It starts ....Even MSM Political Opinion Starting To Turn On Harper's Dictatorial Ways....
The political columnist of the Saskatoon Star Phoenix gives a fairly accurate opinion of what is going down in the ranks of the Federal Conservative Parliamentary Caucus lately:
"This newly found sense of independence among federal Conservative backbench MPs is obviously a good thing.
But is the recent display of independent thought really a case of backbenchers embracing their duty and democratic reform, or is it mostly about backbenchers lashing out against a Prime Minister's Office that often has stifled their hobbyhorse agendas? It's likely the latter, but even that's better than what we've had until now.
The latest example of backbenchers exercising their independence comes via an unlikely pairing of B.C.'s New Democratic Party MP Kennedy Stewart and Saskatoon-Humboldt Conservative MP Brad Trost. They are collaborating on a motion to introduce electronic petitions to the Commons, which would force MPs to debate issues of consequence - a populist idea first contemplated by Reform party founder Preston Manning.
More to the point, it's the latest in a series of moves from government MPs trying to wriggle free from Harper's Darth Vader-like grip. Consider some other examples:
Retiring Conservative Saskatoon-Wanuskewin MP Maurice Vellacott gave notice of a motion Monday to prevent the muffling of backbenchers. Vellacott called the "muzzling ... a blight on democracy" and used words such as "arbitrary" and "capricious" in his written statement.
Melville-born Edmonton MP Brent Rathgeber quit the Conservative caucus over similar issues.
Peterborough MP Dean Del Mastro, once Harper's rabidly loyal parliamentary secretary but now a socalled independent conservative after running afoul of Elections Canada, is criticizing Finance Minister Jim Flaherty over the Bank of Canada monetary policy that has devalued the dollar.
Ontario backbencher Michael Chong has introduced a private member's bill that seeks to empower MPs, including giving them power to turf their leaders.
It all sounds good, but it's hardly a democratic revolution. Short of Chong and perhaps Rathgeber (by virtue of the way he handled himself since he's left caucus), few of these backbenchers have much respect, weight or credibility with many Canadians. In fact, quite the opposite.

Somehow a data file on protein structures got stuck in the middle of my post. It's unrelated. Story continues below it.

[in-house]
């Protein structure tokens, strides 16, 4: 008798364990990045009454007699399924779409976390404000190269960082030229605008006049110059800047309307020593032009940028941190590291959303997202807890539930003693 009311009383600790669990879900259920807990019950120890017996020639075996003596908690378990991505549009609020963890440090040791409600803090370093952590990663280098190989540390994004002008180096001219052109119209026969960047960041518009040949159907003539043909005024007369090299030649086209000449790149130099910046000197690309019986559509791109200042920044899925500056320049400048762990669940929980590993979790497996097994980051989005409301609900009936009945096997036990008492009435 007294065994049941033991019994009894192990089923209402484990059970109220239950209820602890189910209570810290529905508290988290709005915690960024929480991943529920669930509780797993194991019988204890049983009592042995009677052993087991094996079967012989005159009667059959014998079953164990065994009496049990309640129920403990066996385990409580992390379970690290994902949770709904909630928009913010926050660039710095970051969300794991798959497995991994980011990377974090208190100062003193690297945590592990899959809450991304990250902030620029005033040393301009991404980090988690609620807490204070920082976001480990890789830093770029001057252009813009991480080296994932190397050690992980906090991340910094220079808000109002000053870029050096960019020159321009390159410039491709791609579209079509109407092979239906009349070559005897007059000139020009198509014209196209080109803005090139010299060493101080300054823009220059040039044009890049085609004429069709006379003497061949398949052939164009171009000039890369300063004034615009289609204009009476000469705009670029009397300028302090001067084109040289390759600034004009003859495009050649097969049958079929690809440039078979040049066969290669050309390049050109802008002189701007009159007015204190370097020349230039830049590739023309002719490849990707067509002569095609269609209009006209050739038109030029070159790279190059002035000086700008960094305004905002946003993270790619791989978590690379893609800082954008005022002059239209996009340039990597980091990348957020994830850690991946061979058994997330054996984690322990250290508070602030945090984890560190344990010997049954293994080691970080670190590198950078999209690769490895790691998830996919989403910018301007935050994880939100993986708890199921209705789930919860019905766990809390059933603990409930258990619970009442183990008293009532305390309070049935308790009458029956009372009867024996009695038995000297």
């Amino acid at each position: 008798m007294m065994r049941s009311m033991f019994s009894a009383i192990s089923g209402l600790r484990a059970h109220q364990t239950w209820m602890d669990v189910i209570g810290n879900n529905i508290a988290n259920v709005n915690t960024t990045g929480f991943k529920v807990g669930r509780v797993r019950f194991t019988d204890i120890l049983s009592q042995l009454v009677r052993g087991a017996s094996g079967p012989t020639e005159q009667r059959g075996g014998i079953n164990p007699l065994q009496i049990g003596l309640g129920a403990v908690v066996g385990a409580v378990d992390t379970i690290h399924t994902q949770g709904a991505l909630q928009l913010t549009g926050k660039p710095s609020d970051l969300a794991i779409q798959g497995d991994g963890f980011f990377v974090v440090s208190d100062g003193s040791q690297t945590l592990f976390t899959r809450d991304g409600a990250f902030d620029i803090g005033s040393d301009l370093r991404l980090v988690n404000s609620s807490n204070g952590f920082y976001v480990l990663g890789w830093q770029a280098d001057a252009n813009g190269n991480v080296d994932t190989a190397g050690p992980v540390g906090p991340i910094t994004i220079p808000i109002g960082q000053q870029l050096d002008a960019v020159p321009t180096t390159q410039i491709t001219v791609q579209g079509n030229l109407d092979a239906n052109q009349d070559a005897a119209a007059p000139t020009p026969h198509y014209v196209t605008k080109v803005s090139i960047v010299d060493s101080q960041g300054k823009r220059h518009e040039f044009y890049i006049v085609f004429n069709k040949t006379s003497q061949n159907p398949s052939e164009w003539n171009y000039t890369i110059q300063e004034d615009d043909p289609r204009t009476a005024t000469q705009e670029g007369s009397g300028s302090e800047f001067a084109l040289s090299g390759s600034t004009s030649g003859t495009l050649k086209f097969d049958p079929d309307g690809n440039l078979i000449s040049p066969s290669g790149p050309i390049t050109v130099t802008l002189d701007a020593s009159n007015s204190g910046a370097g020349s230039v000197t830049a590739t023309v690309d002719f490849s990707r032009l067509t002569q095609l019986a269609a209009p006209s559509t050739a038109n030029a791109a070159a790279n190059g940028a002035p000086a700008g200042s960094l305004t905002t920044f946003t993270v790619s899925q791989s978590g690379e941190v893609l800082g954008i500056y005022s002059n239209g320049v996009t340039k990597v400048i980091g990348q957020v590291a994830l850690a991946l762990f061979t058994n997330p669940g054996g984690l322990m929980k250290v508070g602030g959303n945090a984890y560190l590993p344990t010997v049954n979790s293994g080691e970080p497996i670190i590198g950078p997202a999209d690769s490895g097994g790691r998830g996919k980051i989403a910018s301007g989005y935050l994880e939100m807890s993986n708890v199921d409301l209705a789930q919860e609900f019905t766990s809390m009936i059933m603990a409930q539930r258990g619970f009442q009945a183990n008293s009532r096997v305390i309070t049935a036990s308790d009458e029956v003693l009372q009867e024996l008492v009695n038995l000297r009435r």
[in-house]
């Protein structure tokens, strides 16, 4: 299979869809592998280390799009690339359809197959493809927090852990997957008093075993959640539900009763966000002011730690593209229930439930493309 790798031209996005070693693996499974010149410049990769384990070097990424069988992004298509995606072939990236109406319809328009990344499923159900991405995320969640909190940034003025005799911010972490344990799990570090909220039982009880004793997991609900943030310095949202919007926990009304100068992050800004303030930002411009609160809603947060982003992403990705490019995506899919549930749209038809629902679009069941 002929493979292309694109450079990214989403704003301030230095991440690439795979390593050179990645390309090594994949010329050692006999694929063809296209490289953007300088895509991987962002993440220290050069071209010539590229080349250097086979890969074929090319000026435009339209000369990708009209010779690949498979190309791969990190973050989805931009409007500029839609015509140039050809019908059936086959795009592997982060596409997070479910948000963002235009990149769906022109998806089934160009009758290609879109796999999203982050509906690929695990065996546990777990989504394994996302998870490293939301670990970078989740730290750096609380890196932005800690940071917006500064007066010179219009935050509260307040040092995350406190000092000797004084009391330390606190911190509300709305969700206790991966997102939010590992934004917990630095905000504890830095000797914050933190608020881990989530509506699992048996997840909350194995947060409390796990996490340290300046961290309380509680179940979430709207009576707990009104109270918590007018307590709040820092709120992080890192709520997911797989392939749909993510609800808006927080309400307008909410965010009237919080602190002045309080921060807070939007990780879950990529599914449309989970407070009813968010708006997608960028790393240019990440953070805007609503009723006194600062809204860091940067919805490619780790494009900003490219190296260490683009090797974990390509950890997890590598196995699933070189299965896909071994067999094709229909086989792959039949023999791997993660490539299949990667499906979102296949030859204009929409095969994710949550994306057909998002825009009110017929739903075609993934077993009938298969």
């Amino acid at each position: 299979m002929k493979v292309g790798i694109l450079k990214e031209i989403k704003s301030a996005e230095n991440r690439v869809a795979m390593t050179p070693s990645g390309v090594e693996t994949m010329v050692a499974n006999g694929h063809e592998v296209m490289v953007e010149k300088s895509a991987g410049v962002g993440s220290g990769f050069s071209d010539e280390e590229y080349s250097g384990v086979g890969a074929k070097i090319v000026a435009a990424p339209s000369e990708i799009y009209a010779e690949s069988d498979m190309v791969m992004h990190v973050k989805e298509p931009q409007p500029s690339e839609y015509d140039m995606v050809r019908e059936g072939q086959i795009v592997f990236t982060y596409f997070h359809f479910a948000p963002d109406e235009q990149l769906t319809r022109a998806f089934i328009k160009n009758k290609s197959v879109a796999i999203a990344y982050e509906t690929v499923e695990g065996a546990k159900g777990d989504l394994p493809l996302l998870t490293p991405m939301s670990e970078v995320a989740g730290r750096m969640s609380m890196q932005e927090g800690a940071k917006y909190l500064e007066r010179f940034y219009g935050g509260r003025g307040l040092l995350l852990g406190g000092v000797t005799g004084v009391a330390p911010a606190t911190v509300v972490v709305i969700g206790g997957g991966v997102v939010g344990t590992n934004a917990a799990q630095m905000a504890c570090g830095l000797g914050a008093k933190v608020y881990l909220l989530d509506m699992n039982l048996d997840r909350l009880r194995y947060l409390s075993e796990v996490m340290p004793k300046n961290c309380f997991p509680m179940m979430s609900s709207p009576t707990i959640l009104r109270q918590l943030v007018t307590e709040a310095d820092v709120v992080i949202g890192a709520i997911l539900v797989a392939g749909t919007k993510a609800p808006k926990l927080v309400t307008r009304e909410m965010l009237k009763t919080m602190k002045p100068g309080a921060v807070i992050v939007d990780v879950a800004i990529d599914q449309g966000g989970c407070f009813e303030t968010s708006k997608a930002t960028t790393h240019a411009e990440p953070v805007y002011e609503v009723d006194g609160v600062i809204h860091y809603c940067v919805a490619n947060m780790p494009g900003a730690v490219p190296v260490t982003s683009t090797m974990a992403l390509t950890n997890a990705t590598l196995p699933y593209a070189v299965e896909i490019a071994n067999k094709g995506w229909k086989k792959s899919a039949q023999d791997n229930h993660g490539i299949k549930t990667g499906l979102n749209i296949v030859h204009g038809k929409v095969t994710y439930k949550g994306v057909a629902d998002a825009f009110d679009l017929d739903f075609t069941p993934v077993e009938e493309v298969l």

Trost and Vellacott are social conservatives who are far more interested in representing the ideology of a select few constituents on anti-abortion and antigay-rights issues than their constituency as a whole.
Vellacott remains angry because the PMO blocked B.C. Conservative MP Mark Warawa's motion to condemn sex-selective abortion. Trost's motion seems as interested in having caucus choose committee chairs rather than having them chosen by the prime minister. A committee chair gets an extra $11,300 to go along with his $160,200 annual MP salary.
But if one is inclined to question the motives and ethics of backbench MPs now making noise, one really has to ask if they are any less motivated by democratic duty than those Harper has chosen for cabinet.
Consider Agriculture Minister Gerry Ritz, who might very well go down as the worst ever to hold the job. His tenure truly has been a death by a thousand (cold) cuts, highlighted by the very undemocratic demise of the Canadian Wheat Board as a singledesk seller.
Those who opposed the CWB always had and still have legitimate arguments about whether it was a nimble, effective seller of grain. Less in doubt, however, was the CWB's powerful role as a broker of rail cars and an advocate for farmers when railways decided that moving other more lucrative commodities was their priority.
This was among the many concerns raised by both board proponents and Ritz's constituents. But did he listen and weigh their concerns as any good MP would do? Did Ritz and the Conservatives have a backup plan for the eventuality of the railways abandoning grain movement or not treating it as anything vaguely resembling a priority?
Or did he simply do what he was told to do? Ritz was elevated from the backbenchers not because of any particular talent, but because he has been among the loudest and most loyal trained seals in Harper's circus.
What some backbench MPs are now doing may not be pretty, or even all that noble. But reform has to start somewhere.